Thursday, November 26, 2009

Tonight's Movie: Roxie Hart (1942)

The story of ROXIE HART will be instantly familiar to anyone who's seen the musical CHICAGO. Would-be entertainer Roxie (Ginger Rogers) rises to fame and notoriety when she goes on trial for murder.

This being the era of the Production Code, the storyline is neatly worked out so that Roxie pleads guilty but is not really a murderess. Otherwise, the antics of Roxie and her manipulative attorney, Billy Flynn (Adolphe Menjou), go along as expected. The script by Nunnally Johnson and an uncredited Ben Hecht was based on the original play CHICAGO by Maurine Dallas Watkins, and for the most part it's quite amusing, especially given the film's talented cast.

Lynne Overman is very funny as newspaper reporter Jake, who launches Roxie on the path to fame. George Montgomery is Homer Howard, a lovestruck reporter, and Spring Byington is gossip columnist Mary Sunshine. William Frawley is the jury foreman, with Phil Silvers a newspaper photographer and George Chandler Roxie's put-upon husband, Amos.

The cast also includes Nigel Bruce and Sara Allgood. George Lessey does a good job as the Judge, who constantly interrupts his solemn duties to pose for pictures. If you look carefully, that's a young Hugh Downs playing the reporter who comes into the bar with George Montgomery and listens to his tale.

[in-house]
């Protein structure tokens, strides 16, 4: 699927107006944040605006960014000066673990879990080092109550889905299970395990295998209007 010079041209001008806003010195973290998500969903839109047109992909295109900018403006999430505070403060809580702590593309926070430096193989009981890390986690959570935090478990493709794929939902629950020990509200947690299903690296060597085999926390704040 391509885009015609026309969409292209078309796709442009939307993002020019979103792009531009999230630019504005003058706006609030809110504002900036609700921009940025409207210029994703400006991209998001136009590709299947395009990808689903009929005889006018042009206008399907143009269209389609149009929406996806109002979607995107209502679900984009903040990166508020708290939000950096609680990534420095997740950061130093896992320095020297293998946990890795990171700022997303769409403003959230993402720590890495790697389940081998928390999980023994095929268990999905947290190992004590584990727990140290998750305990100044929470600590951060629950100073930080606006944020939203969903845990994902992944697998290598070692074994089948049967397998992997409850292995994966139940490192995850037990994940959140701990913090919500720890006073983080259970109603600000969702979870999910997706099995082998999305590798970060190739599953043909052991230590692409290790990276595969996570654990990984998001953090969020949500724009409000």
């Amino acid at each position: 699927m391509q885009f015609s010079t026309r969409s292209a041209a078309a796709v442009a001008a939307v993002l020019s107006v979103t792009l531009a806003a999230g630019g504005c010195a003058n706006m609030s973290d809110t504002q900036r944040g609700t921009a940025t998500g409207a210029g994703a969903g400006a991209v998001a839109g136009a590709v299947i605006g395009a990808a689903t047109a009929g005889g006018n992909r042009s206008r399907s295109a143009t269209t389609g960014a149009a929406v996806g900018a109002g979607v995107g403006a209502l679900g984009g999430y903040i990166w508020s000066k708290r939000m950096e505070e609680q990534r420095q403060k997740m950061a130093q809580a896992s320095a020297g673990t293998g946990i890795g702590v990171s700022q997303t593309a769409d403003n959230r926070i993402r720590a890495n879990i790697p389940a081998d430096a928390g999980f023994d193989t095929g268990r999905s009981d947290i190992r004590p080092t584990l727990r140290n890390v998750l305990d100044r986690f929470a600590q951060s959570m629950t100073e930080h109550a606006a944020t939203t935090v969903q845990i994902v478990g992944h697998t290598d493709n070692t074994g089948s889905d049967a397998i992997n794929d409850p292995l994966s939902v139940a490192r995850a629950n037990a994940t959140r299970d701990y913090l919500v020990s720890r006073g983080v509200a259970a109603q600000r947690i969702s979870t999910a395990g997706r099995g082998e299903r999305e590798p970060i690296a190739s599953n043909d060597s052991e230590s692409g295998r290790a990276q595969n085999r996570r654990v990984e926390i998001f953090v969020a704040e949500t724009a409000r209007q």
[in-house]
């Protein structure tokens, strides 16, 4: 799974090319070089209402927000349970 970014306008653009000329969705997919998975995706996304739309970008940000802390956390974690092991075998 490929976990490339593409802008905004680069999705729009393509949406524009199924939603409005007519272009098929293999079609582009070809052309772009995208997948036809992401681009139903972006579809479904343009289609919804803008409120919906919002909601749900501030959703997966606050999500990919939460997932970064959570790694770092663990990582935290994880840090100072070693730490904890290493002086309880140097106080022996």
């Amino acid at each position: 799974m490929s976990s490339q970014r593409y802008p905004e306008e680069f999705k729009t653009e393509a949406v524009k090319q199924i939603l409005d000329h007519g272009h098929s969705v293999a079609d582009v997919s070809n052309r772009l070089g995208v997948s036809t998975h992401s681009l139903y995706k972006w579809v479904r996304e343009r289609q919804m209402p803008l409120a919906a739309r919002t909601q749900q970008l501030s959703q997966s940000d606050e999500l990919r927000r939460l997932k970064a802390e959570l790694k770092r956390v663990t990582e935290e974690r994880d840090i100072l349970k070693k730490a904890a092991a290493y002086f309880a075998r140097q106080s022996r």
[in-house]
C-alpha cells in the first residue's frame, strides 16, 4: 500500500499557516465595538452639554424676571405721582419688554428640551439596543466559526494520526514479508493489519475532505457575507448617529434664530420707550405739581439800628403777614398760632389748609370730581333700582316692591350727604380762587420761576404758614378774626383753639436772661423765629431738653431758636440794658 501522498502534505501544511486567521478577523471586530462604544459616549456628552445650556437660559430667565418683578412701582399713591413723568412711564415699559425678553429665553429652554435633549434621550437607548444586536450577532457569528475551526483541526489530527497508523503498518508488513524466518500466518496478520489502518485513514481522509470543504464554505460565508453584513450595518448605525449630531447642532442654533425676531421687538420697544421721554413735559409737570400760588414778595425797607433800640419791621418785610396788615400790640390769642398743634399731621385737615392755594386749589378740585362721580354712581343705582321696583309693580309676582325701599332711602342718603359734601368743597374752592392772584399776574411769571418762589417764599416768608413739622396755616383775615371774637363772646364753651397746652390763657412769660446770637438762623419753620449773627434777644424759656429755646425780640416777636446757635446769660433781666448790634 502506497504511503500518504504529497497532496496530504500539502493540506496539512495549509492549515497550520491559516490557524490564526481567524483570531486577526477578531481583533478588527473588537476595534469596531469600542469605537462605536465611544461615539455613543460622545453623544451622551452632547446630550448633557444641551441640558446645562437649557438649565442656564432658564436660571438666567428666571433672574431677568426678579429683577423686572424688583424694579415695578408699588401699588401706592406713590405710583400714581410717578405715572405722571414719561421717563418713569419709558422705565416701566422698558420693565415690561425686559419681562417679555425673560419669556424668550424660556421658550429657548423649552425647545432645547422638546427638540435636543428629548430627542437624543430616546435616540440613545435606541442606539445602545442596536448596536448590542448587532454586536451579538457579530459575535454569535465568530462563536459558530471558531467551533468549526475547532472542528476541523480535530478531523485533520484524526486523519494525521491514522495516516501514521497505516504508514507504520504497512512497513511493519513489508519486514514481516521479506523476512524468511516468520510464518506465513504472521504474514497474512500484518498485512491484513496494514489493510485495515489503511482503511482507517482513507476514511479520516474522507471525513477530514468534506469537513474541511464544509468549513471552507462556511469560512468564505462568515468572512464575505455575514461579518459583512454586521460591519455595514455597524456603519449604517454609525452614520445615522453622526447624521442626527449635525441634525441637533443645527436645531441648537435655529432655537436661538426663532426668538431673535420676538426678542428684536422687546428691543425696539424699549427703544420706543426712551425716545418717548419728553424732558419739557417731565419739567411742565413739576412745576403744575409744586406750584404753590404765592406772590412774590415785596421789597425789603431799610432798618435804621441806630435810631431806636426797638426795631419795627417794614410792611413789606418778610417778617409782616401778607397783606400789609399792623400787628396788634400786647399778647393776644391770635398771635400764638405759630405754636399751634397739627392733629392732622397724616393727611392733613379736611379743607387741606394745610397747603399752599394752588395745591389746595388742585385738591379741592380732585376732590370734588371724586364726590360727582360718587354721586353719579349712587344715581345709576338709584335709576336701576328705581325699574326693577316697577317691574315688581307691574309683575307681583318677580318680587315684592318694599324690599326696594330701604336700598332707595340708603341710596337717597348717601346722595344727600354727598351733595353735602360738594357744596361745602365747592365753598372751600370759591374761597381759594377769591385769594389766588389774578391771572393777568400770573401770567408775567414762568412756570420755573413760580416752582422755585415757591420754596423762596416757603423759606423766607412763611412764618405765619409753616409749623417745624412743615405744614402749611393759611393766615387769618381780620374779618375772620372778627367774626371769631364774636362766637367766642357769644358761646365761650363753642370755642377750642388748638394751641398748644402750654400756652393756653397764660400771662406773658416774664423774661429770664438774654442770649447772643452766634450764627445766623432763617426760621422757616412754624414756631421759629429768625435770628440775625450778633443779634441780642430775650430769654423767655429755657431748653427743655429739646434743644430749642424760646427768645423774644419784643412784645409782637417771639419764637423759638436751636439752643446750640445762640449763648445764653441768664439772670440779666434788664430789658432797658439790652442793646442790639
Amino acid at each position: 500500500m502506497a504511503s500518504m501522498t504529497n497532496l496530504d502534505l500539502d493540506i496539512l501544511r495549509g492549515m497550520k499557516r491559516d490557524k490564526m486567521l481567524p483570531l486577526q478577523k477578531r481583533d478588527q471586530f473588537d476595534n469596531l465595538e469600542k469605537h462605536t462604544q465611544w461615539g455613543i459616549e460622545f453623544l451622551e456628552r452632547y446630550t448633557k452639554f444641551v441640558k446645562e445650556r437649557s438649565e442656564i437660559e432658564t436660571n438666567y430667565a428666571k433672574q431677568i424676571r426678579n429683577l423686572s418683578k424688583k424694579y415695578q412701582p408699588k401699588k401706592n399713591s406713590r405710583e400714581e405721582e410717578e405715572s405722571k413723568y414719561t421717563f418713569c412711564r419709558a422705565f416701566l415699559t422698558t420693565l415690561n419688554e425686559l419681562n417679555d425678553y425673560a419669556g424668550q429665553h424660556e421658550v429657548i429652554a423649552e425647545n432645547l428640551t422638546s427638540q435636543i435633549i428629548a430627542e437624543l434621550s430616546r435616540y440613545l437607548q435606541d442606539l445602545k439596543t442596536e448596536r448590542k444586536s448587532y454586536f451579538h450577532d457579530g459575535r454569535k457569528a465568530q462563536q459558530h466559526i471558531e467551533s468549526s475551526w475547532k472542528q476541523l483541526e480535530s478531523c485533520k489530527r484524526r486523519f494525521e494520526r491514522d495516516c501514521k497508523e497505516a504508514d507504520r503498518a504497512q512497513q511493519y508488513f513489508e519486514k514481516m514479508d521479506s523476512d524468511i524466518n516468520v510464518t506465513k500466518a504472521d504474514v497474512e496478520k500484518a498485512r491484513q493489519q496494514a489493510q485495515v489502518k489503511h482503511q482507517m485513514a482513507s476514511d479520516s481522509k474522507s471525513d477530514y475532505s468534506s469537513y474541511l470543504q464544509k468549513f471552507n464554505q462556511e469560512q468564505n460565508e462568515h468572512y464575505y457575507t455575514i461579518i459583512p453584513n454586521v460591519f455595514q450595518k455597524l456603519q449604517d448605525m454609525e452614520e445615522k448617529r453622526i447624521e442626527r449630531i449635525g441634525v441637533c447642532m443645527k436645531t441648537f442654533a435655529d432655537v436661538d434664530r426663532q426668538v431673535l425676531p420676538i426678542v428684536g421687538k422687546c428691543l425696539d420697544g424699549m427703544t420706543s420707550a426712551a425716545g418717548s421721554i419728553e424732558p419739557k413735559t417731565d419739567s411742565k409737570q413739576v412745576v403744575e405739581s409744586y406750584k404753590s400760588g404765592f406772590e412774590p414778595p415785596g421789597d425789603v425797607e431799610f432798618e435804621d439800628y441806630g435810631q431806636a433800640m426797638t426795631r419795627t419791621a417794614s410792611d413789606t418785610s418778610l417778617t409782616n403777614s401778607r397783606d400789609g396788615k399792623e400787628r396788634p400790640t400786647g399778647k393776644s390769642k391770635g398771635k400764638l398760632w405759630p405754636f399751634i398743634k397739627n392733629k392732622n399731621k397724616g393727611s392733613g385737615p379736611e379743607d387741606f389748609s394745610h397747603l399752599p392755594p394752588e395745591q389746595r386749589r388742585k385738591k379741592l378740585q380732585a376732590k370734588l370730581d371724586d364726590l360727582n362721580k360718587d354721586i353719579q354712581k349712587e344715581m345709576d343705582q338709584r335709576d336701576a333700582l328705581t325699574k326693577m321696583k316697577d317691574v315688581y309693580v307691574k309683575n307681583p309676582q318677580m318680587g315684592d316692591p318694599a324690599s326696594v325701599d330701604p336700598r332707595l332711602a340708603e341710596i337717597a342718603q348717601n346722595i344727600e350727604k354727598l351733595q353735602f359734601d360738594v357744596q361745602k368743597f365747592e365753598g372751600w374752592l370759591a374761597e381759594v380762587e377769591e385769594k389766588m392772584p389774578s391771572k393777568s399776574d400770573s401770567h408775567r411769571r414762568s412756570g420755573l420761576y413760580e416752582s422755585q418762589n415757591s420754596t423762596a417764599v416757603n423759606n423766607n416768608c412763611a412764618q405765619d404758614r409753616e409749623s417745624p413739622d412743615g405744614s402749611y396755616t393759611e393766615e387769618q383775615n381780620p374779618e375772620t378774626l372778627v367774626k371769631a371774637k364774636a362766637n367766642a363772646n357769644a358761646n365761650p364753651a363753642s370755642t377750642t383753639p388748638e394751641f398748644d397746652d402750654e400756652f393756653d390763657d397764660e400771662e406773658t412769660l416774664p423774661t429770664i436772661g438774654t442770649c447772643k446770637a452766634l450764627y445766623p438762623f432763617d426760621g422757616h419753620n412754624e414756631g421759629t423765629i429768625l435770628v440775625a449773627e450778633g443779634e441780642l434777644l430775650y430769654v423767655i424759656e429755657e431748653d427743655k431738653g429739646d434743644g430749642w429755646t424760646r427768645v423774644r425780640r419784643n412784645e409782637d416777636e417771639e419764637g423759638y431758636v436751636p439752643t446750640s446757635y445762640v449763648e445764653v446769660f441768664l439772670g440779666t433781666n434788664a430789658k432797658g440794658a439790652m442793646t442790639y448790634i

Helene Reynolds plays Velma, the character played by Catherine Zeta-Jones in the 2002 movie, but she only has a brief scene. Iris Adrian is another jailed murderess, Two Gun Gertie.

Although the movie stars Ginger Rogers, it's mostly a comedy, not a musical. However, there are two brief musical numbers, including a solo Roxie performs for Homer in the jail accompanied only by the faint sound of a drum. Ginger is excellent as the gum-chewing, mercenary Roxie, especially during the big scene where she takes the stand, weeping, batting her eyelashes, and hitching her skirt up above her knee. Menjou is also quite funny in this scene, silently mouthing the words he's rehearsed with Roxie.

It's not a perfect film and is a bit draggy in spots, but all in all this is a fun movie.

An interesting side note, this story has a long history. It was first filmed as a silent movie in 1927, called CHICAGO, with Phyllis Haver starring as Roxie Hart.

ROXIE HART was directed by William A. Wellman. Although ROXIE HART is satire, the flashbacks and murder trial in a Roaring '20s setting reminded me of Wellman's MIDNIGHT MARY (1933), starring Loretta Young. The irreverent take on the press's love for a sob story also calls to mind Wellman's NOTHING SACRED (1937).

The movie was shot in black and white by Leon Shamroy. It runs a quick 75 minutes.

ROXIE HART has been released on DVD and VHS. It can also be seen from time to time on Fox Movie Channel.


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